Arroyo lists the standards that diners won’t get at Malo — mole, enchiladas, soft-shell tacos, free chips and salsa on every table.
So does that mean there won’t be any margaritas either? “Oh, no, no, no,” says Arroyo. “We’re definitely doing margaritas.”
In order to re-create the sort of food he grew up eating, Arroyo invited his family to help him shape the menu and break in the kitchen. Today, Arroyo’s 88-year-old grandfather, Patrick Holguin, is making red chile–encrusted pollitos with fresh rosemary. Arroyo’s mother is boiling stock for menudo, and Arroyo’s cousin Latecia Arroyo, who will be Malo’s head chef and kitchen manager, is making sure everybody has all the cow’s feet and fresh chiles they need to make their dishes. Arroyo’s sister-in-law Nikomi Arroyo, who will be Malo’s floor manager, drops by to see how things are coming, and Arroyo’s wife, Cristina, comes to pick up Luca and chat with the family.
Arroyo’s grandfather used to own a famous taco stand called Bea’s El Burrito on East Third Street just below Ford Boulevard in the 1950s and 1960s. He looks much younger than his 88 years — “I know, I look great even for 70,” he says. Arroyo’s mother grew up working in the kitchen of Bea’s during her summers off from school. So in some ways, Arroyo’s Mexican restaurant is a return to family tradition. But only in some ways. The green chile that Arroyo plans to put on Malo’s menu may be similar to the recipe that Holguin used at Bea’s, but the sea salt and lime chicken grilled under a brick has more in common with the heavily spiced Spanish food that Cobras & Matadors tends to serve.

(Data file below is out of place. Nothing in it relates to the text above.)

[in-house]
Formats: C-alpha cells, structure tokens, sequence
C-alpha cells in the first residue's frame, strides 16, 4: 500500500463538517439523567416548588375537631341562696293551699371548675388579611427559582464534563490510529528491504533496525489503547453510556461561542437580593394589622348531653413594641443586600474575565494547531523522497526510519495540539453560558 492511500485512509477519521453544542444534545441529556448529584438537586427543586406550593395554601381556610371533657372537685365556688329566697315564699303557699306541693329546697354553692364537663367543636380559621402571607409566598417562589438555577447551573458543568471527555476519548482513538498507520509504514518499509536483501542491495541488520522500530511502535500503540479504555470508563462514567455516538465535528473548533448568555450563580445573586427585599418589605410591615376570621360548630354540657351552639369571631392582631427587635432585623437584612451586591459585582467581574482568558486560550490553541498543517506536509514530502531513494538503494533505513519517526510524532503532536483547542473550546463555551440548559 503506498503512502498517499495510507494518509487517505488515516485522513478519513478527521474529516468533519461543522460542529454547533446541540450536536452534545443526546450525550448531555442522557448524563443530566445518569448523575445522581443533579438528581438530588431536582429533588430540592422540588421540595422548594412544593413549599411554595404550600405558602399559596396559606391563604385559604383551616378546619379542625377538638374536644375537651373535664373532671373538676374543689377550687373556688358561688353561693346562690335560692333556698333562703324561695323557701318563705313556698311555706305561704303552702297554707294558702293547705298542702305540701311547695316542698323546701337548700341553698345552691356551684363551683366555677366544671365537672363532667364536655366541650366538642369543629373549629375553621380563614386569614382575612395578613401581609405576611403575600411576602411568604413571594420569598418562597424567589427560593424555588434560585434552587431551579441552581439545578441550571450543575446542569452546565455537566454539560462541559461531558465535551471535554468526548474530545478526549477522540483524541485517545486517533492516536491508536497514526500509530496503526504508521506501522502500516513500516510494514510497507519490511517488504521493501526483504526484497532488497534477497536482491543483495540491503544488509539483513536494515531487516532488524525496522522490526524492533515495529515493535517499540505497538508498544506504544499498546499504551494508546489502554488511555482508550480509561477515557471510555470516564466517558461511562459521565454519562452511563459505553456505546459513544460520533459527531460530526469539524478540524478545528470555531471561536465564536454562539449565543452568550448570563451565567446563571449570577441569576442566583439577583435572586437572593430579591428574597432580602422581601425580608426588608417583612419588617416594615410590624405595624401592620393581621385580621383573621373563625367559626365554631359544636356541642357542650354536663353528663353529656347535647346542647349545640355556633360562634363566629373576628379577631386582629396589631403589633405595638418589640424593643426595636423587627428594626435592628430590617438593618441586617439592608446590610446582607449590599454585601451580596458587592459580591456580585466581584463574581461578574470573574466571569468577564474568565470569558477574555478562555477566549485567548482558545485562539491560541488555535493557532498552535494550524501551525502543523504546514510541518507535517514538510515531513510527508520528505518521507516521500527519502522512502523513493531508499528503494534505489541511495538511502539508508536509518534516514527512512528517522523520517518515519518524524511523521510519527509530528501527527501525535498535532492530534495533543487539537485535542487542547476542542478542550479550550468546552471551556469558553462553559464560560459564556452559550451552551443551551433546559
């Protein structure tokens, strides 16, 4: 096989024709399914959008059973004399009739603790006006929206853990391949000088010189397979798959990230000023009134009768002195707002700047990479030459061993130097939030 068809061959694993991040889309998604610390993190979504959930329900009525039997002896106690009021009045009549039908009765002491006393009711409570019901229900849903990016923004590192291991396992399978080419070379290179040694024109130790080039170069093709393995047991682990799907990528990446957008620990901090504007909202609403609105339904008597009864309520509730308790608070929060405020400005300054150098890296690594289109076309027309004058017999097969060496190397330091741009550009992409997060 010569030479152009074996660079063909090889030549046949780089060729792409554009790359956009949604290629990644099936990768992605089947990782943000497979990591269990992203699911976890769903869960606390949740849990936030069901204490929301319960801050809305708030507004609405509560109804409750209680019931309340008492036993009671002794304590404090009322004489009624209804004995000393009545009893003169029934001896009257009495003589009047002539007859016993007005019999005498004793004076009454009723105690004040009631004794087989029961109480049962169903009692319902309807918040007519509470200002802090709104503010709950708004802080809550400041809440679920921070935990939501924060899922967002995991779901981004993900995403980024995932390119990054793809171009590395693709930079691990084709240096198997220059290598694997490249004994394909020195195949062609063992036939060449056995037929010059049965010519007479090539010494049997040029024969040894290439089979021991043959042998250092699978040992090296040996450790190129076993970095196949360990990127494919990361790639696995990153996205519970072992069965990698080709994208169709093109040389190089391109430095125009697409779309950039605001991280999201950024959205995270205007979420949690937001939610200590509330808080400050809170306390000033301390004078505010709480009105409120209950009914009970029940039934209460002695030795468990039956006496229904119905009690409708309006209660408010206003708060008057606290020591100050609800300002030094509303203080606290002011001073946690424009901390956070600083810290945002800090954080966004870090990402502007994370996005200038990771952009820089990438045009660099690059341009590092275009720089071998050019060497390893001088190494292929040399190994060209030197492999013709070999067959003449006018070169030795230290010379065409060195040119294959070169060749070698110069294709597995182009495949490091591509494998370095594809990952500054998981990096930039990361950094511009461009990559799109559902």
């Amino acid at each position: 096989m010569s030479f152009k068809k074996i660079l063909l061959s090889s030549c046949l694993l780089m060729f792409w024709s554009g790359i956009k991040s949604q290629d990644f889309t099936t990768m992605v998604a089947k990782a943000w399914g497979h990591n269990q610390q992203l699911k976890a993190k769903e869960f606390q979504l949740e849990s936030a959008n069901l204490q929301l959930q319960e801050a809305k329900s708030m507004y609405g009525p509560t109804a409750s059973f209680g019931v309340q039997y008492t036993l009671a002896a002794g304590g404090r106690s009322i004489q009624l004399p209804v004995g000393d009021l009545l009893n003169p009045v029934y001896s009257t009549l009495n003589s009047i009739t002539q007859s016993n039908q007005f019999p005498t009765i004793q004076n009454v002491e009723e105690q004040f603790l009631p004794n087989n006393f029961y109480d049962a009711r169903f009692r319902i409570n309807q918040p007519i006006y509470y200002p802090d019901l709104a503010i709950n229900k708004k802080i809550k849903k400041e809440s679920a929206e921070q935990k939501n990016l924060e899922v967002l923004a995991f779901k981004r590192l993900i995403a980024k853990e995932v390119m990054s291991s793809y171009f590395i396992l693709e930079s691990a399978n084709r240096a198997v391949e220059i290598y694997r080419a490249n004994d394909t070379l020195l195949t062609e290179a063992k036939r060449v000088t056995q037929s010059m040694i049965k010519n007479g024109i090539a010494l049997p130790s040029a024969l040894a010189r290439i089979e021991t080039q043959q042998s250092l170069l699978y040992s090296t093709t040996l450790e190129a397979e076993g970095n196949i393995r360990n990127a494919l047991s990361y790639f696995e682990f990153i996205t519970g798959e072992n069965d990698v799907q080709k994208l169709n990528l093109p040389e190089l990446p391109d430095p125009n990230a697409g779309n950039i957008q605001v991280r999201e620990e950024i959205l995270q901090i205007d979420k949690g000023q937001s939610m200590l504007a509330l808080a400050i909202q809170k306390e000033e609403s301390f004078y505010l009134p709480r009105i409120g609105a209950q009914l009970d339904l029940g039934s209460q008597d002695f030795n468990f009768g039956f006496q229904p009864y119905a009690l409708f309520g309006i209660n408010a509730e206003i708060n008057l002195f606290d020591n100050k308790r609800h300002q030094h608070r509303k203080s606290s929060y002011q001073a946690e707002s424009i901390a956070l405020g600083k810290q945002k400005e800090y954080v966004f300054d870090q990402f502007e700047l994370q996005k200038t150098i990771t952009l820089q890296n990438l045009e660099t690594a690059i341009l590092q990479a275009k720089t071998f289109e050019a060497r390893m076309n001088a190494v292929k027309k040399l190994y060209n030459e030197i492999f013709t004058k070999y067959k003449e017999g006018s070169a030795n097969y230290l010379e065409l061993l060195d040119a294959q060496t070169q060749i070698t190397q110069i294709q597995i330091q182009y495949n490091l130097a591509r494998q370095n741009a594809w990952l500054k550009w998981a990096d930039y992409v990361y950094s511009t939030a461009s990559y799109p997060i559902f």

Holguin himself doesn’t even stick to recipes from “the old country,” as he puts it. He was born in Santa Monica and moved to East L.A. when he was 5. His favorite recipe is for chicken cordon bleu, and in the recipe book he shares with friends and family, there are instructions for osso buco and stir-fry kung pao chicken right next to Mama Tina’s Tamales.
“I recently invited a lady friend over for dinner, and she was expecting Mexican rice and tacos,” Holguin says, “but I was serving beef brisket. I told her I would make her Mexican food the next time.”
At about 9:30, the cooking is finally finished, and Arroyo’s mother, cousin, sister-in-law and grandfather join him, his partners and a few friends in the candlelit bar area of Malo, which is much closer to completion than the main dining room. Out come Holguin’s pollitos, served on paper plates with canned beer — the tableware hasn’t arrived yet. Arroyo tastes his grandfather’s dish and smiles. The pollitosare good, he declares. But will they make it onto the menu? He won’t say.